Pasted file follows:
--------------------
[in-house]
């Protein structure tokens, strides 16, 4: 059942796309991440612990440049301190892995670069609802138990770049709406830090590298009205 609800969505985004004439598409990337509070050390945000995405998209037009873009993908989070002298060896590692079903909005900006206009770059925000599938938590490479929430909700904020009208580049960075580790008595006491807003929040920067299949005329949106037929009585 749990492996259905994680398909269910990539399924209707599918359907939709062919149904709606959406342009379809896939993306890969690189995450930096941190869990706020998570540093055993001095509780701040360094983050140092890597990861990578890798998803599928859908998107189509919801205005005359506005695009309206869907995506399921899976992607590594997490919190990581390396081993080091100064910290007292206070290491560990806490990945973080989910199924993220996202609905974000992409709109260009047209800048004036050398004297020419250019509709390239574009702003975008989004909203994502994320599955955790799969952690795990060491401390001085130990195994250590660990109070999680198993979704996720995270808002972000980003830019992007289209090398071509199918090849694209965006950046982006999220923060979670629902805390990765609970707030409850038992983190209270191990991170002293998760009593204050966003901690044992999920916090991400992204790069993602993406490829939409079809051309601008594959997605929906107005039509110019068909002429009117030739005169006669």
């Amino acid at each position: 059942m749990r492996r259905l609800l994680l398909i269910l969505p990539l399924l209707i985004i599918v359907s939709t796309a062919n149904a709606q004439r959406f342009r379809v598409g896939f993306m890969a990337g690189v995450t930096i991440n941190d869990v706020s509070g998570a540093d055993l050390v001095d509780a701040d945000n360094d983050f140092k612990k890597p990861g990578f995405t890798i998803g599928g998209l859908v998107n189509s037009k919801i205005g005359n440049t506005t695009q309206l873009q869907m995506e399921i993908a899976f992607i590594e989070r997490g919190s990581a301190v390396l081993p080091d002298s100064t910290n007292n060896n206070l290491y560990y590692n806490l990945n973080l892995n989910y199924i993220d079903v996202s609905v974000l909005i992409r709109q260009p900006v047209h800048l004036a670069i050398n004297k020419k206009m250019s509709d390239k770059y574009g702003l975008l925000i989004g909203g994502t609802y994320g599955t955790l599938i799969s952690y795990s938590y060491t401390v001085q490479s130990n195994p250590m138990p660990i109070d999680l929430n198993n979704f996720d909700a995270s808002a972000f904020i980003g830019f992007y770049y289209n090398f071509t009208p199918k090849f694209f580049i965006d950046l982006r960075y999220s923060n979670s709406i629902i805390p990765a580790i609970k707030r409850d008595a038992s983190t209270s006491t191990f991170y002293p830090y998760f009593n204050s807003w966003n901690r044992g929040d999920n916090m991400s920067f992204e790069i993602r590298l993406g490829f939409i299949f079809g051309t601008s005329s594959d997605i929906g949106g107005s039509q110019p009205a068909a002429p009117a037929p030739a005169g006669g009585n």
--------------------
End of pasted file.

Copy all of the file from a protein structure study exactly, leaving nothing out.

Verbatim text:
[in-house]
């Protein structure tokens, strides 16, 4: 059942796309991440612990440049301190892995670069609802138990770049709406830090590298009205 609800969505985004004439598409990337509070050390945000995405998209037009873009993908989070002298060896590692079903909005900006206009770059925000599938938590490479929430909700904020009208580049960075580790008595006491807003929040920067299949005329949106037929009585 749990492996259905994680398909269910990539399924209707599918359907939709062919149904709606959406342009379809896939993306890969690189995450930096941190869990706020998570540093055993001095509780701040360094983050140092890597990861990578890798998803599928859908998107189509919801205005005359506005695009309206869907995506399921899976992607590594997490919190990581390396081993080091100064910290007292206070290491560990806490990945973080989910199924993220996202609905974000992409709109260009047209800048004036050398004297020419250019509709390239574009702003975008989004909203994502994320599955955790799969952690795990060491401390001085130990195994250590660990109070999680198993979704996720995270808002972000980003830019992007289209090398071509199918090849694209965006950046982006999220923060979670629902805390990765609970707030409850038992983190209270191990991170002293998760009593204050966003901690044992999920916090991400992204790069993602993406490829939409079809051309601008594959997605929906107005039509110019068909002429009117030739005169006669």
């Amino acid at each position: 059942m749990r492996r259905l609800l994680l398909i269910l969505p990539l399924l209707i985004i599918v359907s939709t796309a062919n149904a709606q004439r959406f342009r379809v598409g896939f993306m890969a990337g690189v995450t930096i991440n941190d869990v706020s509070g998570a540093d055993l050390v001095d509780a701040d945000n360094d983050f140092k612990k890597p990861g990578f995405t890798i998803g599928g998209l859908v998107n189509s037009k919801i205005g005359n440049t506005t695009q309206l873009q869907m995506e399921i993908a899976f992607i590594e989070r997490g919190s990581a301190v390396l081993p080091d002298s100064t910290n007292n060896n206070l290491y560990y590692n806490l990945n973080l892995n989910y199924i993220d079903v996202s609905v974000l909005i992409r709109q260009p900006v047209h800048l004036a670069i050398n004297k020419k206009m250019s509709d390239k770059y574009g702003l975008l925000i989004g909203g994502t609802y994320g599955t955790l599938i799969s952690y795990s938590y060491t401390v001085q490479s130990n195994p250590m138990p660990i109070d999680l929430n198993n979704f996720d909700a995270s808002a972000f904020i980003g830019f992007y770049y289209n090398f071509t009208p199918k090849f694209f580049i965006d950046l982006r960075y999220s923060n979670s709406i629902i805390p990765a580790i609970k707030r409850d008595a038992s983190t209270s006491t191990f991170y002293p830090y998760f009593n204050s807003w966003n901690r044992g929040d999920n916090m991400s920067f992204e790069i993602r590298l993406g490829f939409i299949f079809g051309t601008s005329s594959d997605i929906g949106g107005s039509q110019p009205a068909a002429p009117a037929p030739a005169g006669g009585n």